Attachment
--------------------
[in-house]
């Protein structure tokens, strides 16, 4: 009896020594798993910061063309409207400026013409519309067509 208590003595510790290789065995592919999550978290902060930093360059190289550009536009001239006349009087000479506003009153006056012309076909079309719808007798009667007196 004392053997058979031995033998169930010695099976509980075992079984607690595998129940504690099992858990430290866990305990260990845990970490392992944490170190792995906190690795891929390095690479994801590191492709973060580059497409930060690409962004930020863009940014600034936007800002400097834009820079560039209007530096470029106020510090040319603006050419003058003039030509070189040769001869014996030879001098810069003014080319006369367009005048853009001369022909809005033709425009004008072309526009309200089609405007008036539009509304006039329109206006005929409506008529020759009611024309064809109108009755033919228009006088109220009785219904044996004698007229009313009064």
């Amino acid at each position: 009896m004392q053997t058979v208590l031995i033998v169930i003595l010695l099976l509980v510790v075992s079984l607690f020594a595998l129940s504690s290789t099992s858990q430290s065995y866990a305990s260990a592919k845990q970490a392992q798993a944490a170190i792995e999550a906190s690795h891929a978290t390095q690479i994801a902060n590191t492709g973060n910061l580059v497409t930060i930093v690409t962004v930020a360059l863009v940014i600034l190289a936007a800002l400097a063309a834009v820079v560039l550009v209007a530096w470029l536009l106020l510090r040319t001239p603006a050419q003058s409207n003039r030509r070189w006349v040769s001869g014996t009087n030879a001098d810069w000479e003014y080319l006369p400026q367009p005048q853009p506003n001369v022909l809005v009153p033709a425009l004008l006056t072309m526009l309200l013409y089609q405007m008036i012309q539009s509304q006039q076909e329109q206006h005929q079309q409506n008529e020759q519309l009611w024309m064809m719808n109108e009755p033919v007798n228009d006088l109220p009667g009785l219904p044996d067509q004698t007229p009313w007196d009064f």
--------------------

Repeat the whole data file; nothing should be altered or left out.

[in-house]
């Protein structure tokens, strides 16, 4: 009896020594798993910061063309409207400026013409519309067509 208590003595510790290789065995592919999550978290902060930093360059190289550009536009001239006349009087000479506003009153006056012309076909079309719808007798009667007196 004392053997058979031995033998169930010695099976509980075992079984607690595998129940504690099992858990430290866990305990260990845990970490392992944490170190792995906190690795891929390095690479994801590191492709973060580059497409930060690409962004930020863009940014600034936007800002400097834009820079560039209007530096470029106020510090040319603006050419003058003039030509070189040769001869014996030879001098810069003014080319006369367009005048853009001369022909809005033709425009004008072309526009309200089609405007008036539009509304006039329109206006005929409506008529020759009611024309064809109108009755033919228009006088109220009785219904044996004698007229009313009064």
């Amino acid at each position: 009896m004392q053997t058979v208590l031995i033998v169930i003595l010695l099976l509980v510790v075992s079984l607690f020594a595998l129940s504690s290789t099992s858990q430290s065995y866990a305990s260990a592919k845990q970490a392992q798993a944490a170190i792995e999550a906190s690795h891929a978290t390095q690479i994801a902060n590191t492709g973060n910061l580059v497409t930060i930093v690409t962004v930020a360059l863009v940014i600034l190289a936007a800002l400097a063309a834009v820079v560039l550009v209007a530096w470029l536009l106020l510090r040319t001239p603006a050419q003058s409207n003039r030509r070189w006349v040769s001869g014996t009087n030879a001098d810069w000479e003014y080319l006369p400026q367009p005048q853009p506003n001369v022909l809005v009153p033709a425009l004008l006056t072309m526009l309200l013409y089609q405007m008036i012309q539009s509304q006039q076909e329109q206006h005929q079309q409506n008529e020759q519309l009611w024309m064809m719808n109108e009755p033919v007798n228009d006088l109220p009667g009785l219904p044996d067509q004698t007229p009313w007196d009064f």